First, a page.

Indie Interview

"We're able to respond to fickle demands of the games industry much faster than traditional, big studios"

"We're able to respond to fickle demands of the games industry much faster than traditional, big studios"

Midnight Hub is a veritable super group of Swedish games talent, formed in 2015 by vets of Mojang, Paradox and Tarsier.

"I suggested we should start our own thing. Johan and I had been friends ever since we both studies game development at Uni together, almost 10 years ago," CEO and producer Sara Casén says.

"I introduced Johan to my friend Erik, who at the time was quitting his job at Paradox. We started out with a short, intense 48 hour game jam based on a random theme we picked out of a Cards Against Humanity-box. After this weekend we said: 'Alright, let's go for it and really found our own studio'. We formed the studio around the people in it, not on one single idea."

As is no doubt a surprise, Casén says that as an indie developer, Midnight Hub can be much more agile than the triple-A firms its staff were previously working at.

"We're much faster and more responsive," Casén says.

"We're able to respond to fickle demands of the games industry much faster than traditional, big studios. We can all sit around the same table and talk with each other, taking all decisions as a team."

The outfit's first project is Lake Ridden - originally a horror title named Key Master - something that came out of an internal pitching process - one that took into consideration the business side of things as well as the creative one.

"Everyone in the team got a week to prepare a pitch that had to be a sound business case but also something that took advantage of our core strengths as developers, and accounted for our weaknesses. After getting a lot of valuable feedback at GDC 2017 we changed the game from a horror game to full-on puzzle. The original idea did contained a lot of puzzles and story, but also som psychological horror. The final game, Lake Ridden, is absolutely not a horror game, but at times it has an eerie feeling to it."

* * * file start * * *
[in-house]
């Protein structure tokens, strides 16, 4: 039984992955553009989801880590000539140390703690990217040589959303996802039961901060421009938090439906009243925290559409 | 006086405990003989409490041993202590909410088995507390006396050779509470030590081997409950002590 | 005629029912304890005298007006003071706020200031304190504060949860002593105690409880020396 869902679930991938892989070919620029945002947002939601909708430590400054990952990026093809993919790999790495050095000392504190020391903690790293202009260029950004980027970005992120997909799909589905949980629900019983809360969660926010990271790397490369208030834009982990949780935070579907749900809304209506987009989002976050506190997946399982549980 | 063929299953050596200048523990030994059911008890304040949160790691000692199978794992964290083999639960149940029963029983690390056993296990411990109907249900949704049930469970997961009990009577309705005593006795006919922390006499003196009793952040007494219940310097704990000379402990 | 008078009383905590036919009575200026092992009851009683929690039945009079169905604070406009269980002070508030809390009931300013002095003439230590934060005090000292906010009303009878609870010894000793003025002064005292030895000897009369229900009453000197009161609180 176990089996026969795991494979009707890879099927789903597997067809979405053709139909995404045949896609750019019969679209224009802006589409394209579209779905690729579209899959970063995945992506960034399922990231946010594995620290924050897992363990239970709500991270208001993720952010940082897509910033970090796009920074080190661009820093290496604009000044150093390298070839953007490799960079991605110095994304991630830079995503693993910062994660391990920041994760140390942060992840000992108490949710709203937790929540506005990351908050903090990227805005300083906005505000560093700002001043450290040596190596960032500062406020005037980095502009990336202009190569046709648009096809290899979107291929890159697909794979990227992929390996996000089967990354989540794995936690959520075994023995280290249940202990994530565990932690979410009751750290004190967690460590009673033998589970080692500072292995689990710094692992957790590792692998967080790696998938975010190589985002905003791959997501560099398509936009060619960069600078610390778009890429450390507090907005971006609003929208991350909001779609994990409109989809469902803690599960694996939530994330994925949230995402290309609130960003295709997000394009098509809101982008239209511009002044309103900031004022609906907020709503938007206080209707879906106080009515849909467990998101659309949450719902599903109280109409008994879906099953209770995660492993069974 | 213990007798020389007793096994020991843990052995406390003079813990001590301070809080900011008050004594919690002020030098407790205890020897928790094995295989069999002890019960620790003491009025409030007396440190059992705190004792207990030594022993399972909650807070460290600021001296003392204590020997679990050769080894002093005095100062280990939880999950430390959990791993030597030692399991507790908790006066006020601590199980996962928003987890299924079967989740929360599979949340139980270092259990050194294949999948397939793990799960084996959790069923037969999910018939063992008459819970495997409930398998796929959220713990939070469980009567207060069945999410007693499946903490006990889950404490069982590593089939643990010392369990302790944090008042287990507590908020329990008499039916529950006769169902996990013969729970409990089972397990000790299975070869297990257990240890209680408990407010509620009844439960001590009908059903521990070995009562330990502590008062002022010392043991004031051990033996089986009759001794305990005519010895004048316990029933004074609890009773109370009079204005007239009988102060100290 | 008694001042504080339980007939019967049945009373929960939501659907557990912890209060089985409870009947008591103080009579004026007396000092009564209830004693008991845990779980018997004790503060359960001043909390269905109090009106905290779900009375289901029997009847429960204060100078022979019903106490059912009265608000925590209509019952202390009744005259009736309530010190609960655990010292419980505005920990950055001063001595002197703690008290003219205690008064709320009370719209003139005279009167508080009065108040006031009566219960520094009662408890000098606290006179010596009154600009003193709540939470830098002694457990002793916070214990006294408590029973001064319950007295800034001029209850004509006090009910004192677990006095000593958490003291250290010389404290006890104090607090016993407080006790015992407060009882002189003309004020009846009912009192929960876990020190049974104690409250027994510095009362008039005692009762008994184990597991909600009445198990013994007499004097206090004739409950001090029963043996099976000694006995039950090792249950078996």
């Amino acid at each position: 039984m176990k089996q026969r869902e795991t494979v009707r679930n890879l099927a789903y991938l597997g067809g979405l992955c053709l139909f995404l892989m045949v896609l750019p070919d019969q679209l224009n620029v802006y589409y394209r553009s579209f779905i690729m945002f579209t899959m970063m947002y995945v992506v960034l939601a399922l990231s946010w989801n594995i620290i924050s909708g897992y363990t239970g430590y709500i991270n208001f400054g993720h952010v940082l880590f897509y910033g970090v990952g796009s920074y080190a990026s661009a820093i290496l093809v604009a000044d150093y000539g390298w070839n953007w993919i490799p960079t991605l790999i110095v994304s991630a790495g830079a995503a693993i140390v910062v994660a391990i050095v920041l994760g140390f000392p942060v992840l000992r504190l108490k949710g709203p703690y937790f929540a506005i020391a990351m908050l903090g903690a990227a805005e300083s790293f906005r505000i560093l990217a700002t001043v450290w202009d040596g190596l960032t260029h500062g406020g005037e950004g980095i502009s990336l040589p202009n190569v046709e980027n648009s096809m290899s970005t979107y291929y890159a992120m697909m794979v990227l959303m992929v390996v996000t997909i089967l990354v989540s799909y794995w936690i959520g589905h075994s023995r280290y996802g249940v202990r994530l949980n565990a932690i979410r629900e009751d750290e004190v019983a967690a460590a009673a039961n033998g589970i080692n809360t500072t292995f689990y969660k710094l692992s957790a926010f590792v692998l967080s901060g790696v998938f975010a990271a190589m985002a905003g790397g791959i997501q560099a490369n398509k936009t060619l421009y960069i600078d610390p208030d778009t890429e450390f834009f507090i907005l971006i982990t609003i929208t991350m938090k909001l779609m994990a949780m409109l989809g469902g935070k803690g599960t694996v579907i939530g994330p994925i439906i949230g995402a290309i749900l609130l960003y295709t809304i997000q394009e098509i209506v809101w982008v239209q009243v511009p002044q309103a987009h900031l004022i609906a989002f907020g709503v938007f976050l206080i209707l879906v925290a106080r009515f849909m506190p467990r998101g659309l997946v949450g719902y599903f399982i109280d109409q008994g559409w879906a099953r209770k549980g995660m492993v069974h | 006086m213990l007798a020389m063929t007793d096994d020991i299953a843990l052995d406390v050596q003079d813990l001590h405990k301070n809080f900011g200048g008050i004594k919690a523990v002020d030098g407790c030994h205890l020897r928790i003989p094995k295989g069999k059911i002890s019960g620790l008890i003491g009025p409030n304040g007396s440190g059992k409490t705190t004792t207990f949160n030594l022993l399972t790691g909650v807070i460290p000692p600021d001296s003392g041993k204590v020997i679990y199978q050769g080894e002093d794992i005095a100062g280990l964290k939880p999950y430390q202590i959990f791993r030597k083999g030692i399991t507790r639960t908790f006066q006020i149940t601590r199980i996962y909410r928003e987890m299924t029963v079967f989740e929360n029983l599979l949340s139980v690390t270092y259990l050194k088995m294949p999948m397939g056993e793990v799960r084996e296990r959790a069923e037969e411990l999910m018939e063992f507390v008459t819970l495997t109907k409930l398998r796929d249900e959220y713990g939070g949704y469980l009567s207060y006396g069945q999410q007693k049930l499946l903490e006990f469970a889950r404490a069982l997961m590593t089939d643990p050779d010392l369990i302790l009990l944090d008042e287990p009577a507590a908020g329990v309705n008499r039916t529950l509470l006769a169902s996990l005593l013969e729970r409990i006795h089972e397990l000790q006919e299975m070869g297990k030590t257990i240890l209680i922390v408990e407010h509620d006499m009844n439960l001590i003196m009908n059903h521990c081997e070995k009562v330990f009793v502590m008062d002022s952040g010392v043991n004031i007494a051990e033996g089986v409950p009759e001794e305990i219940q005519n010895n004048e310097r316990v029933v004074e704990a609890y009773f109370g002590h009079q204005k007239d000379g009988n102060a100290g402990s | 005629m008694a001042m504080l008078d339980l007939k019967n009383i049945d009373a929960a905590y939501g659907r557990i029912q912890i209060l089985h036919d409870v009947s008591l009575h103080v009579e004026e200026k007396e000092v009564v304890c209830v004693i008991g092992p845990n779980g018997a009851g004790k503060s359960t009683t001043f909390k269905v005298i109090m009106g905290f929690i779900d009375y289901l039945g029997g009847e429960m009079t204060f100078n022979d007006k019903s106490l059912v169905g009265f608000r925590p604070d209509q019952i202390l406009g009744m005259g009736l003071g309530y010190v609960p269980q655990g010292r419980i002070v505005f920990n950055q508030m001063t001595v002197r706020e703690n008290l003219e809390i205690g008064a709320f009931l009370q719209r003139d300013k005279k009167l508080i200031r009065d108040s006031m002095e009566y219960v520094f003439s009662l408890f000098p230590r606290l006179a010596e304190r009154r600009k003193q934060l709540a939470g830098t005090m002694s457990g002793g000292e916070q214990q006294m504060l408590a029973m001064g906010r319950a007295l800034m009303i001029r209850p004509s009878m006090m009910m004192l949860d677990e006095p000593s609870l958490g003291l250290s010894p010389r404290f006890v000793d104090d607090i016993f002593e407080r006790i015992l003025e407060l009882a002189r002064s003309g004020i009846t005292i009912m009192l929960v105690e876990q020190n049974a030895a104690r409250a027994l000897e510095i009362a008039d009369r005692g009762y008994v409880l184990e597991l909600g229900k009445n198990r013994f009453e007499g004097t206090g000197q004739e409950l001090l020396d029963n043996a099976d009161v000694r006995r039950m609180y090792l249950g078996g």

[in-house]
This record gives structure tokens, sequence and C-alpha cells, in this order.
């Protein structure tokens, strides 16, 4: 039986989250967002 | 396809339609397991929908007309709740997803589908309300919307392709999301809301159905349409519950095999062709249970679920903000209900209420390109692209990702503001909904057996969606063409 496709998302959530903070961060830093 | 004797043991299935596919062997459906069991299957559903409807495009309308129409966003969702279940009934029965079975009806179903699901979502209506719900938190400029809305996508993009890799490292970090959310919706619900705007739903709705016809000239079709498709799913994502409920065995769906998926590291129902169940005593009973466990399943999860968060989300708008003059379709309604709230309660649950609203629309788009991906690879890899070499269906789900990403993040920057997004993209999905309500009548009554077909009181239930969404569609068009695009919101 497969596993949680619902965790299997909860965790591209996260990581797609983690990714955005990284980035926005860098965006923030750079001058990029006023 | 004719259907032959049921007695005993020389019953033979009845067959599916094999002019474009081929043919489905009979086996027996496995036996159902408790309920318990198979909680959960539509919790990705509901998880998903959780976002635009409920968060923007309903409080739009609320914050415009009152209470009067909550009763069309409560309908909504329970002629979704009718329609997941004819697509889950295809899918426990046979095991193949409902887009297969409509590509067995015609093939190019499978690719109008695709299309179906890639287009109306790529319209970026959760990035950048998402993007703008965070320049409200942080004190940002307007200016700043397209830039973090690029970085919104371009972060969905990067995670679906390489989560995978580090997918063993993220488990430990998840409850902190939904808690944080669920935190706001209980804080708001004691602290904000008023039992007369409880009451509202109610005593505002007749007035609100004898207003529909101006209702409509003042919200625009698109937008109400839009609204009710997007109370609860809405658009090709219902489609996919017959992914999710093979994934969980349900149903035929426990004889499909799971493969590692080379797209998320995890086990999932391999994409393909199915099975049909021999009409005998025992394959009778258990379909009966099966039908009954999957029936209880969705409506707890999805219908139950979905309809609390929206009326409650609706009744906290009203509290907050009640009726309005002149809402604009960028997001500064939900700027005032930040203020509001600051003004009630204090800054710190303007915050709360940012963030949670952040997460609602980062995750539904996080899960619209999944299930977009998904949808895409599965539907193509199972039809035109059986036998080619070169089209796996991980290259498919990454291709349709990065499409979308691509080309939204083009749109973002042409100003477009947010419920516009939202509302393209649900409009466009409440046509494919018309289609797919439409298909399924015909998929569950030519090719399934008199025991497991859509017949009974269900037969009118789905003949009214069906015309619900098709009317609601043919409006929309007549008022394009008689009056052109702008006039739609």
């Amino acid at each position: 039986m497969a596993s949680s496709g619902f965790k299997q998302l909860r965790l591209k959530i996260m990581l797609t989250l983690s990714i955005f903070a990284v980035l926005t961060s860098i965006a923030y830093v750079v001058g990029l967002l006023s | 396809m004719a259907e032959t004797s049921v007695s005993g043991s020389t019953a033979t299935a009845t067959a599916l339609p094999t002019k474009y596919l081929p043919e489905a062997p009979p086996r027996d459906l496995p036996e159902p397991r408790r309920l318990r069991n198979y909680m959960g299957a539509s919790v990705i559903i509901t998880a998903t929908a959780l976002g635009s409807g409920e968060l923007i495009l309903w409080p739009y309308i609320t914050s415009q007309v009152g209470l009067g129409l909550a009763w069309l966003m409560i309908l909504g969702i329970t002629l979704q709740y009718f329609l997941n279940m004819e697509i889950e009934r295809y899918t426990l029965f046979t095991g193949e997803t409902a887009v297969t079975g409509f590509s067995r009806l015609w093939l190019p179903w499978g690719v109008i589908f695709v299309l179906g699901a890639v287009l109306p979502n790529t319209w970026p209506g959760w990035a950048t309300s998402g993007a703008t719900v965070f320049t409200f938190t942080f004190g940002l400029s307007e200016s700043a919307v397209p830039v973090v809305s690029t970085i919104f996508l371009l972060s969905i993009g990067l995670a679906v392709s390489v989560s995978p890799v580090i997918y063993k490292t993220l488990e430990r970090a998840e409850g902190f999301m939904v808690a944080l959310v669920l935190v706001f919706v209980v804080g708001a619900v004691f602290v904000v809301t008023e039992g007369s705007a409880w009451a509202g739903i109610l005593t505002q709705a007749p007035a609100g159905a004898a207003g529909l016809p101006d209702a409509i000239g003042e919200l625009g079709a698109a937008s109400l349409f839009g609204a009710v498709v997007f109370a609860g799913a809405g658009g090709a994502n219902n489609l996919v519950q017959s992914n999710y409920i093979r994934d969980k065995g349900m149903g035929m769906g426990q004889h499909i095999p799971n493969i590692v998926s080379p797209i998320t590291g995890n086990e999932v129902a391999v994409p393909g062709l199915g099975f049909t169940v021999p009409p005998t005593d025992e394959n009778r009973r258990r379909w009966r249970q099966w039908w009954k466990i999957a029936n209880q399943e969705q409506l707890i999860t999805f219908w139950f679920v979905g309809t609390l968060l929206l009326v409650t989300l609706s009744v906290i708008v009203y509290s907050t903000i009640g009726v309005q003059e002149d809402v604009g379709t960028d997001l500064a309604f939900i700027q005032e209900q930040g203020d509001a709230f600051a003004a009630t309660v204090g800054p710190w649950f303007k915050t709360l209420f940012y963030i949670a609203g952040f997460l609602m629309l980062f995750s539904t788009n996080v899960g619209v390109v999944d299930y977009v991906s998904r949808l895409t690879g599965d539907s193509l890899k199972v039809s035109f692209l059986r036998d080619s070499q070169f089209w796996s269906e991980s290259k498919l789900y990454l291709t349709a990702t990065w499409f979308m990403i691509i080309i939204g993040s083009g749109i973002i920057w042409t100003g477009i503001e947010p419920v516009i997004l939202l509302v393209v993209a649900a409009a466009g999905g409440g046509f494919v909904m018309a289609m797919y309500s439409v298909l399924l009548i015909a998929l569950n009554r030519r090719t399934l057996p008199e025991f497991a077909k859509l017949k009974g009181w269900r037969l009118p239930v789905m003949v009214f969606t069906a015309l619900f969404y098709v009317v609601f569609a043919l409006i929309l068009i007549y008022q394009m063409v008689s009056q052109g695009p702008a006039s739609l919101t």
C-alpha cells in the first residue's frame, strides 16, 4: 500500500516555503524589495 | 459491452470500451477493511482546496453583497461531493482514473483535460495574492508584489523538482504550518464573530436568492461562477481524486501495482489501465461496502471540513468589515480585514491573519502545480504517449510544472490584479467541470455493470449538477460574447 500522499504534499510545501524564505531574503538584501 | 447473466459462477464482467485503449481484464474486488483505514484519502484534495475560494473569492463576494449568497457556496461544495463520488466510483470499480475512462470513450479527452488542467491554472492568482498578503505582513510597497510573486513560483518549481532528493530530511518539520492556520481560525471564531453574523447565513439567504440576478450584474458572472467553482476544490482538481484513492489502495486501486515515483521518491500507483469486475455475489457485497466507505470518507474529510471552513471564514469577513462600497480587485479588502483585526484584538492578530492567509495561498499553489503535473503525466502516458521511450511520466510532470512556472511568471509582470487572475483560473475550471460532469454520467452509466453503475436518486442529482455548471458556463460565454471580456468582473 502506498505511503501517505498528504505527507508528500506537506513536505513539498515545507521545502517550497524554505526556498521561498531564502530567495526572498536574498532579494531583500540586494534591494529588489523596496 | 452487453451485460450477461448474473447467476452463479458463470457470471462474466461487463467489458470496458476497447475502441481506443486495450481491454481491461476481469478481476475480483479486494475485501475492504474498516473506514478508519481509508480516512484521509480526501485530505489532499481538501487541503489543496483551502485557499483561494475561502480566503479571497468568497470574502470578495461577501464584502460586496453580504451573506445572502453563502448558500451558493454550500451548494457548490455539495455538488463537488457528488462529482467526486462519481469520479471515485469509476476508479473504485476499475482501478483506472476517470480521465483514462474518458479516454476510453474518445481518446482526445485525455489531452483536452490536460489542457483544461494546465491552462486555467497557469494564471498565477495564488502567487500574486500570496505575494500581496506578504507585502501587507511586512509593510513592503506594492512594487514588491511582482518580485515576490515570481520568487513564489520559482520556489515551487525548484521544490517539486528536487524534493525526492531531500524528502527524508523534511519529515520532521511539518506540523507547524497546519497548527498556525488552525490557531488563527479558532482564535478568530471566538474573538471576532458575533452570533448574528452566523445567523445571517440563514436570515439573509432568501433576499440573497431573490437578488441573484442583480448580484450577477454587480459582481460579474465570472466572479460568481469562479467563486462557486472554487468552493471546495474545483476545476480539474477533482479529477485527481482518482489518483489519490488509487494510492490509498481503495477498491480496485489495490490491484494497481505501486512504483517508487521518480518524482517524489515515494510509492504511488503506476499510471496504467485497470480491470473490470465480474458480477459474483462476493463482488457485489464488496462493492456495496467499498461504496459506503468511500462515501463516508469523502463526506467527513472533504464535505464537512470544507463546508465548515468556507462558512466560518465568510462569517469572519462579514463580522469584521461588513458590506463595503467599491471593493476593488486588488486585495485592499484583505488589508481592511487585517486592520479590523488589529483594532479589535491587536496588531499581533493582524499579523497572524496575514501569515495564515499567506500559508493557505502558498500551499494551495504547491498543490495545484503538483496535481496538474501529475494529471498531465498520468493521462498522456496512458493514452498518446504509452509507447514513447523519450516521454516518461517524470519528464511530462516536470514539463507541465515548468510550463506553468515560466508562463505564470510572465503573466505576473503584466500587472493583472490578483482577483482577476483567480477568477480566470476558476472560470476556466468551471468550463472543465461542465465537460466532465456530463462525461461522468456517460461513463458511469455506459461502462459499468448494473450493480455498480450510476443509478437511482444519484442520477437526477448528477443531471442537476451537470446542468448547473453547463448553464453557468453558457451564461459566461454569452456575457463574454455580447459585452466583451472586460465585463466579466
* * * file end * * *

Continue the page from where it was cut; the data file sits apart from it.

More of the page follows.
To get this project made, some of its founding members went without salary prior to securing investment to keep the costs down.

"It's a small indie studio, and many of us founders worked without any salary at the beginning before we were able to secure an investment," Casén explains.

"It's really tough having even such as small crew as we have (five), and we feel extremely lucky to be able to follow our dream of founding a studio together."

The game rolled out onto Steam on May 10th, and - going on what Casén says - things seem to have gone pretty well so far.

"We trended on Steam's front page for five days, more than 60 players reviewed the game with a 96 per cent positive rating and big streamers like Lirik and Forsen streamed the game," she explains.

"I think we managed to do something really amazing with such a small team and the limited resources we've had during development."

That being said, there are some things Midnight Hub would do differently next time; namely getting a storepage up earlier.

"Getting your Steam page up as soon as possible so people can start wishlisting your game as early as possible is very important," she concludes.

PCGamesInsider Contributing Editor

Alex Calvin is a freelance journalist who writes about the business of games. He started out at UK trade paper MCV in 2013 and left as deputy editor over three years later. In June 2017, he joined Steel Media as the editor for new site In October 2019 he left this full-time position at the company but still contributes to the site on a daily basis. He has also written for, VGC, Games London, The Observer/Guardian and Esquire UK.